Thar’s dilemma by Dr Ramesh Kumar Vankwani


Dr Ramesh Kumar Vankwani

Last week, Chief Justice Saqib Nisar asked me to brief the Supreme Court about the real situation in Tharparkar, the country’s most backward and underdeveloped district. Since I belong to the region, the honourable court was quite interested to hear what I had to say.

I told the apex court it is quite unfortunate that no one has bothered to design a long-term policy for residents of Tharparkar for the last 70 years. Whatever short-term measures were taken, almost half of them had fallen prey to corruption and mismanagement. Poverty and the economic recession have led to a series of continuous suicides, food shortage and loss of innocent lives of children. The number of child casualties has increase to 500, as per an estimate.

Similarly, there are certain media reports that suggest around 50 people have committed suicide over the last two months and the same number of children have lost their lives. Every religion requires its followers to take special care of innocent animals. But we often see the skeletons of animals on the roads of Tharparkar who have lost their lives due to hunger and thirst.

During my briefing, I requested the chief justice to take notice of the situation in the Thar Desert. A small portion of the Thar Desert is in Pakistan while the remaining part of the desert is in Rajasthan, an Indian state. While Rajasthan is known as a prosperous state of India, we have made the Thar Desert in Pakistan a backward area that is the source of only negative news.

Geographically, Thar is among the largest deserts of the world. Hindus and Muslims are living happily in both sides of the Thar Desert for centuries. At the time of Partition, when there were horrific riots everywhere, Thar had the privilege of witnessing peace and stability.

Historically, Thar’s name has been derived from ‘Thal’, which means salt in the local language. The Thar Desert also has a great historical and cultural importance in Hinduism. In the Ramayan, it is called ‘Lavan Sagar’ (Salt Sea). There are many Hindu temples and samadhis throughout the Thar Desert.

Earlier, Rajasthan was known as Rajputana (the land of kings). Jaipur, the capital of Rajasthan, is an attractive location for historical and cultural tourism. According to an international survey report, Jaipur is among 10 famous tourism spots of Asia. Jaipur not only has an international airport, but it is also connected with Delhi and other cities through road and railway routes.

Similarly, the second largest city Jodhpur also has numerous historical and cultural sites. Its delicious dishes, especially sweets, are famous worldwide. The local economy has been stabilised through the sale of handicrafts, textile, bicycles, ink, sports products, carpet, and marble products. Gypsum and salt are considered to be the country’s two major exports. Similarly, there is a large market for wool and agricultural products. In simple terms, the main industries of Rajasthan are mineral-based, agriculture-based, and textile-based. Rajasthan is also the second largest manufacturer of polyester fibre on the national level.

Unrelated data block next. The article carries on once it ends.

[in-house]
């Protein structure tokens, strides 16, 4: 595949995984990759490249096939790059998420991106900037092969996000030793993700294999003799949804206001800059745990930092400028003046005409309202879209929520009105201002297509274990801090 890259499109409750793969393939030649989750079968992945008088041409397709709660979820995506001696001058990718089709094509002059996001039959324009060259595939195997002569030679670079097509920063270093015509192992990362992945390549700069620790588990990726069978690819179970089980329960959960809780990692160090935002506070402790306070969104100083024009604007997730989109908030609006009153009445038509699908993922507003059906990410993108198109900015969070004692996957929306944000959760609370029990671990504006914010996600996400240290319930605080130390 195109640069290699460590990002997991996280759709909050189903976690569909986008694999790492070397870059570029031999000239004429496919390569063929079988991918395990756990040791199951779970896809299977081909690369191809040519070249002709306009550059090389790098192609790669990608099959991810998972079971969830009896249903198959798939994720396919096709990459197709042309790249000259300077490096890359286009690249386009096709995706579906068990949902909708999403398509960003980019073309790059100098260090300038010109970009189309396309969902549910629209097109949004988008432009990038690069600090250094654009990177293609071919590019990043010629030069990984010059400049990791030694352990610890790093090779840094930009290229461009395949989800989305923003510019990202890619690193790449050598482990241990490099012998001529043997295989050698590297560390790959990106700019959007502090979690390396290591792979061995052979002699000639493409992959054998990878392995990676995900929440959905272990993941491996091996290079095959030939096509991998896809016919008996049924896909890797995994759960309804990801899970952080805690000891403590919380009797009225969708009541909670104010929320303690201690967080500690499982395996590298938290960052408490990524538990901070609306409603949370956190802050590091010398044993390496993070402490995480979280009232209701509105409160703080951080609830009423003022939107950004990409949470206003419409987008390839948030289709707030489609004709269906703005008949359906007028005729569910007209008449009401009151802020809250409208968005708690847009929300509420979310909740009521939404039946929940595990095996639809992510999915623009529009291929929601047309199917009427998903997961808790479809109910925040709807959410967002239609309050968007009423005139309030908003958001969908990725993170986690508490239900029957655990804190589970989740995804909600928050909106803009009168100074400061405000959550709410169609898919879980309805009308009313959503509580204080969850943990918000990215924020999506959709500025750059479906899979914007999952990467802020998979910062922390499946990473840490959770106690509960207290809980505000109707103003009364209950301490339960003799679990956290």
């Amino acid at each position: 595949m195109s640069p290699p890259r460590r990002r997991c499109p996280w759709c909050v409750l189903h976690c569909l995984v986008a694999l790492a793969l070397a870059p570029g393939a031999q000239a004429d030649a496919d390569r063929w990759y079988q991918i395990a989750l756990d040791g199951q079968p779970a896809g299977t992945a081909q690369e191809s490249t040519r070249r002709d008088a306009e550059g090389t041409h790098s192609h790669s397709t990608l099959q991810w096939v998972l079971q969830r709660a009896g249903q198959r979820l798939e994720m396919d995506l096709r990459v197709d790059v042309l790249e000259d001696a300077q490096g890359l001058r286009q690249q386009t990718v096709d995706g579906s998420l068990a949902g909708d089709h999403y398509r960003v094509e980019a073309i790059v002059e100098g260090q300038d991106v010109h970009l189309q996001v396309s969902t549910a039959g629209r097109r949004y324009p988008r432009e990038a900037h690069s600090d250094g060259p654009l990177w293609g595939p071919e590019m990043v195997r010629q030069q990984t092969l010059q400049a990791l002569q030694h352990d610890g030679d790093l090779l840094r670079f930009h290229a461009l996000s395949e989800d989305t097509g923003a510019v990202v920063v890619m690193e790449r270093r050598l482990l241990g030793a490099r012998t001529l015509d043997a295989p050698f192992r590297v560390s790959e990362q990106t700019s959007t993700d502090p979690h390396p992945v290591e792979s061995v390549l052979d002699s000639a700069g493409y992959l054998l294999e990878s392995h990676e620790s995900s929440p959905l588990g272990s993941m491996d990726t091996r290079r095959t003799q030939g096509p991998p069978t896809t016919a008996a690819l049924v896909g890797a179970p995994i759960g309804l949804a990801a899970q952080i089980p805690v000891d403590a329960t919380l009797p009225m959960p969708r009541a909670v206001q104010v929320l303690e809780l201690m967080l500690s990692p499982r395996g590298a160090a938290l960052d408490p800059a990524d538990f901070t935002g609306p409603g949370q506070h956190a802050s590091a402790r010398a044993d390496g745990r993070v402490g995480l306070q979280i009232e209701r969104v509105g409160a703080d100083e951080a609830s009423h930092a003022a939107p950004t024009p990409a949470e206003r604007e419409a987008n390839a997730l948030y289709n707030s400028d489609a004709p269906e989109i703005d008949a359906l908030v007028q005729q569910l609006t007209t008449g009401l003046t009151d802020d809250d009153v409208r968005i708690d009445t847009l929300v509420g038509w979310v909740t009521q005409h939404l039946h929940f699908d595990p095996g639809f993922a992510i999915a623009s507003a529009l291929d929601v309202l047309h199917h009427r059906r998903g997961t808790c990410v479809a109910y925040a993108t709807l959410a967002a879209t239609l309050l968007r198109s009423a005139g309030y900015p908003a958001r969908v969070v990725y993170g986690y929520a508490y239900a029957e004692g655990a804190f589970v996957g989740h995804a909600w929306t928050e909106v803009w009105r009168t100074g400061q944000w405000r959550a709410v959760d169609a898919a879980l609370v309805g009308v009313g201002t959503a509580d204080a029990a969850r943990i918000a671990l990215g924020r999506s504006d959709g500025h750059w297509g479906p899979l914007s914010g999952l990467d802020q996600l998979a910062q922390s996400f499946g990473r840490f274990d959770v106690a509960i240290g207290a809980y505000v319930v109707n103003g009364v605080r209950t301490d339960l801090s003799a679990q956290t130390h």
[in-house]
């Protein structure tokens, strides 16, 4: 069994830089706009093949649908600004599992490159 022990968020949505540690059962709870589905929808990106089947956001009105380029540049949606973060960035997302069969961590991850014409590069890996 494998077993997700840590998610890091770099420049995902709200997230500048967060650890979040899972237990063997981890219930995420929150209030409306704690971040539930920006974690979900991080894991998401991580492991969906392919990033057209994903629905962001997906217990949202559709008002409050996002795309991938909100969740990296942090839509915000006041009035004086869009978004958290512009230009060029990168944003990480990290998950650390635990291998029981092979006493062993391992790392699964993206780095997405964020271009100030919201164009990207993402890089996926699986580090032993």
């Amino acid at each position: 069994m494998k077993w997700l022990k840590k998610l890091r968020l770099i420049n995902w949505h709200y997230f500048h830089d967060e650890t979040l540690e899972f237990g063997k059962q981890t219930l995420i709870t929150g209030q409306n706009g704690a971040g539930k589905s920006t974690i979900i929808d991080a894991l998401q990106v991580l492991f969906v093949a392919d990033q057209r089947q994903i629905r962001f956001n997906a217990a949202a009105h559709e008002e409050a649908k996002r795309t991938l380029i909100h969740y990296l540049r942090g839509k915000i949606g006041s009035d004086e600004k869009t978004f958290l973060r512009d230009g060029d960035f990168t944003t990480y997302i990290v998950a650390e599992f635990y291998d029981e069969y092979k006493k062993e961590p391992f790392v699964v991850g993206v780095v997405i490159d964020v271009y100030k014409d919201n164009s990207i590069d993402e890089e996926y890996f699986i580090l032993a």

The literacy rate of Rajasthan is also admirable and the people of Rajasthan actively take part in different sports. During IPL, the Rajasthan team plays under the title of Rajasthan Royals. Similarly, Nagpur – another city of Rajasthan – is famous for its marble, which has been used in the Taj Mahal. Rajasthan is also considered an appropriate place for gas, coal mining and hydropower development projects.

A network of rivers and lakes has been designed to irrigate the dry land of Rajasthan. Anand Sagar Lake, Ana Sagar Lake, Doodh Talai Lake, Fateh Sagar Lake, Gadisar Lake, Pushkar Lake, and Talab-e-Shahi are some famous tourist spots. A number of Bollywood and Hollywood blockbuster movies have been filmed in Rajasthan to present the Indian culture and heritage.

Meanwhile in Pakistan, the Thar Desert is the most unfortunate region where innocent lives are being lost every day. I have requested the honourable chief justice to constitute a committee under an honest officer like Naheed Durrani. The committee must comprises the secretaries of health, education, livestock, revenue, food, agriculture, tourism, and mines and minerals who must jointly devise methods to tackle Thar’s crisis.

In order to enable Tharparkar to play an active role in national development, we must also ensure the provision of clean water, promote education, and improve healthcare. Strengthening the agricultural sector and the mines and minerals sector must also be our top priorities. I am sure that we will arrive at a meaningful solution to Thar’s dilemmas this time.

The writer is a member of the NationalAssembly and patron-in-chief of thePakistan Hindu Council.

Twitter: RVankwani

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